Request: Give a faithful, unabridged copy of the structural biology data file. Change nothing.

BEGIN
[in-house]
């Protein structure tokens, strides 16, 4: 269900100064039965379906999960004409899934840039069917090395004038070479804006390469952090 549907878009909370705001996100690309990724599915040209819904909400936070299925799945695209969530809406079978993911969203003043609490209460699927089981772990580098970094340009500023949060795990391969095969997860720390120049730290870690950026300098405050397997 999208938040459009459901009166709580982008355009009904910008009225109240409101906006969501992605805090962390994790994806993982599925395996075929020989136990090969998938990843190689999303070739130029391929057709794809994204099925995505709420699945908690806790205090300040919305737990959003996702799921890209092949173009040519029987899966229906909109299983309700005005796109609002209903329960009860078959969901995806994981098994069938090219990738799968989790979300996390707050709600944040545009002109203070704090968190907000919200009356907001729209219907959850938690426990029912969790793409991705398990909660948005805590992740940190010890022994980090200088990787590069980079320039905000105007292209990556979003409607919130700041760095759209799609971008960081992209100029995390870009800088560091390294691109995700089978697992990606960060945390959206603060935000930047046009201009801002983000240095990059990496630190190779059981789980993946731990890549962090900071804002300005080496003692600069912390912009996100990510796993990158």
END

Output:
[in-house]
């Protein structure tokens, strides 16, 4: 269900100064039965379906999960004409899934840039069917090395004038070479804006390469952090 549907878009909370705001996100690309990724599915040209819904909400936070299925799945695209969530809406079978993911969203003043609490209460699927089981772990580098970094340009500023949060795990391969095969997860720390120049730290870690950026300098405050397997 999208938040459009459901009166709580982008355009009904910008009225109240409101906006969501992605805090962390994790994806993982599925395996075929020989136990090969998938990843190689999303070739130029391929057709794809994204099925995505709420699945908690806790205090300040919305737990959003996702799921890209092949173009040519029987899966229906909109299983309700005005796109609002209903329960009860078959969901995806994981098994069938090219990738799968989790979300996390707050709600944040545009002109203070704090968190907000919200009356907001729209219907959850938690426990029912969790793409991705398990909660948005805590992740940190010890022994980090200088990787590069980079320039905000105007292209990556979003409607919130700041760095759209799609971008960081992209100029995390870009800088560091390294691109995700089978697992990606960060945390959206603060935000930047046009201009801002983000240095990059990496630190190779059981789980993946731990890549962090900071804002300005080496003692600069912390912009996100990510796993990158």